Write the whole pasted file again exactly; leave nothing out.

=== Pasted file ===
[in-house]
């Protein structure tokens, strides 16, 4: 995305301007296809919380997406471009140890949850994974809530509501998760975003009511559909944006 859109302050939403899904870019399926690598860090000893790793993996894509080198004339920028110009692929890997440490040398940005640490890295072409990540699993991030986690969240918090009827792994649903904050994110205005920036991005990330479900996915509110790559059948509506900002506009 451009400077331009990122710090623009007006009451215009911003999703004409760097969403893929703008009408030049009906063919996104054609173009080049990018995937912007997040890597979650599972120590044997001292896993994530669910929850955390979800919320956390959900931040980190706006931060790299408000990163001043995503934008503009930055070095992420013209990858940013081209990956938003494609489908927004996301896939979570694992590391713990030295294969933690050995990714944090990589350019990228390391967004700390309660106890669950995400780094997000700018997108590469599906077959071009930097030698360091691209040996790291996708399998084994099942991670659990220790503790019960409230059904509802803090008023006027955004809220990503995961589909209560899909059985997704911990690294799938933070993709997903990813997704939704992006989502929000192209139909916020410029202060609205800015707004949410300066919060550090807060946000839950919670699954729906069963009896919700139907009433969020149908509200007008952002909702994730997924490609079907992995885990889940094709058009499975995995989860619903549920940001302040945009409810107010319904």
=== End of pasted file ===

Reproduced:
[in-house]
């Protein structure tokens, strides 16, 4: 995305301007296809919380997406471009140890949850994974809530509501998760975003009511559909944006 859109302050939403899904870019399926690598860090000893790793993996894509080198004339920028110009692929890997440490040398940005640490890295072409990540699993991030986690969240918090009827792994649903904050994110205005920036991005990330479900996915509110790559059948509506900002506009 451009400077331009990122710090623009007006009451215009911003999703004409760097969403893929703008009408030049009906063919996104054609173009080049990018995937912007997040890597979650599972120590044997001292896993994530669910929850955390979800919320956390959900931040980190706006931060790299408000990163001043995503934008503009930055070095992420013209990858940013081209990956938003494609489908927004996301896939979570694992590391713990030295294969933690050995990714944090990589350019990228390391967004700390309660106890669950995400780094997000700018997108590469599906077959071009930097030698360091691209040996790291996708399998084994099942991670659990220790503790019960409230059904509802803090008023006027955004809220990503995961589909209560899909059985997704911990690294799938933070993709997903990813997704939704992006989502929000192209139909916020410029202060609205800015707004949410300066919060550090807060946000839950919670699954729906069963009896919700139907009433969020149908509200007008952002909702994730997924490609079907992995885990889940094709058009499975995995989860619903549920940001302040945009409810107010319904």